Screenshot of the District-Level Data web tool. Photo: S Nedumaran, ICRISAT
24
Dec

Historical socio-economic data critical for research and policy making, say agricultural economists

Screenshot of the District-Level Data web tool. Photo: S Nedumaran, ICRISAT

Screenshot of the District-Level Data web tool. Photo: S Nedumaran, ICRISAT

ICRISAT’s socio-economic data sets for India at the district and village levels, collated over several decades, are vital for researchers, institutions and policy makers, agreed experts in a recent conference. These data sets continue to have great potential to support research and policy making, they said, and made recommendations on further use of the data.

At the conference, Dr Shalander Kumar, Principal Scientist, Agriculture Economist, ICRISAT, presented the Rural Households Panel Data (1975-2014) which has provided insights from the grassroots for informed, need-based and science-led policy making. Due to its open access nature, it is a great boon for students and young researchers; in fact, over 2,800 users (including 576 students) from more than 45 countries have already downloaded the Village Dynamics in South Asia (VDSA) data sets. These data sets have resulted in very highly cited articles in high-impact journals.

Dr S Nedumaran, Senior Economist, ICRISAT, discussed the District-Level Database (DLD) for India, and explained the features and the working of the web tool for the same. Urging all participants to share their own data for their respective states, Dr Nedumaran emphasized the importance of keeping the database up to date.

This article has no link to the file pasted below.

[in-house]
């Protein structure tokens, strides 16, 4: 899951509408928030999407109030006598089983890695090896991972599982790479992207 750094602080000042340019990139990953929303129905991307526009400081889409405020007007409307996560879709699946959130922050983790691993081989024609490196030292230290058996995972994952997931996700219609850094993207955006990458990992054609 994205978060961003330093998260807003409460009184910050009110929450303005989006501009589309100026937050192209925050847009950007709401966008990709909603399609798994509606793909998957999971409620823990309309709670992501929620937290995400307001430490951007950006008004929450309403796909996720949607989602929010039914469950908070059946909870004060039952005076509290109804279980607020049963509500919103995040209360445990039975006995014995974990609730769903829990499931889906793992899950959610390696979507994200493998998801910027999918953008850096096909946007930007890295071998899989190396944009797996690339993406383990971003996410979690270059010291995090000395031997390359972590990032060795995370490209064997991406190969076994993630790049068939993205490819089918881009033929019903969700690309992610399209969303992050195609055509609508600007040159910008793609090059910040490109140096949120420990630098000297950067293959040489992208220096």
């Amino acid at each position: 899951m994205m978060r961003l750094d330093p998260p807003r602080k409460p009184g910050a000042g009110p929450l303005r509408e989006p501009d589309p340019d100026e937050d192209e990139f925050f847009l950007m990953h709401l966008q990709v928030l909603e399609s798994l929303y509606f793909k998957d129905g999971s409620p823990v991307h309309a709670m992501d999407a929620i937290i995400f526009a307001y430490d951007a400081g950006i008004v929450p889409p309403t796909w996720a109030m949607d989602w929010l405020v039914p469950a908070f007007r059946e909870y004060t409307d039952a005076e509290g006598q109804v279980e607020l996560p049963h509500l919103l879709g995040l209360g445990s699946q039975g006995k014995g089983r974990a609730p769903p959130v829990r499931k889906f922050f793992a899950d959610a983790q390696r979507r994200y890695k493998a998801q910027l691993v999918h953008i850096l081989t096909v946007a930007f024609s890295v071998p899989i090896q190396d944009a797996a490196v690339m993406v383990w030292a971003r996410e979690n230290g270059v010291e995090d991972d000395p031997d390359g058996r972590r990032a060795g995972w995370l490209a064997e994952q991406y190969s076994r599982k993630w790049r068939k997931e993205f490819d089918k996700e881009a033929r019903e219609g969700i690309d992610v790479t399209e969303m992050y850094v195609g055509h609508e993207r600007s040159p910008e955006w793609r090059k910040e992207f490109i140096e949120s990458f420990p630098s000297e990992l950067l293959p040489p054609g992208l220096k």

The comprehensive data gathered by ICRISAT over the years was greatly appreciated by participants, especially the fact that it was easy to access and understand.

Some of the recommendations received in response to the presentations were:

  • The data could be used to support a district (or a cluster of districts) and one agricultural product.
  • The data could help identify development gaps and, by comparison with other districts, help find ways to close the gaps.
  • The data sets could be used to identify development drivers in certain lagging districts.
  • For locations where district-level data was unavailable, state-level data could be incorporated, with appropriate notifications.

The above presentations were part of a symposium ‘ICRISAT- District level time series and household panel data for agricultural research and development planning’ as part of 28th Annual Conference of Agricultural Economics Research Association (AERA) India on 15 December 2020. Dr PK Joshi, President, AERA, greatly appreciated the quality and scope of data collected by ICRISAT.

This symposium was sponsored by CGIAR Research Program on Grain Legumes and Dryland Cereals.

For more on ICRISAT’s work in this area, click here: Poverty Dynamics| EXPLOREit@ICRISAT

This work contributes to UN Sustainable Development Goal.
7-decent-work 8-industry-innovation 17-partnerships-goals 

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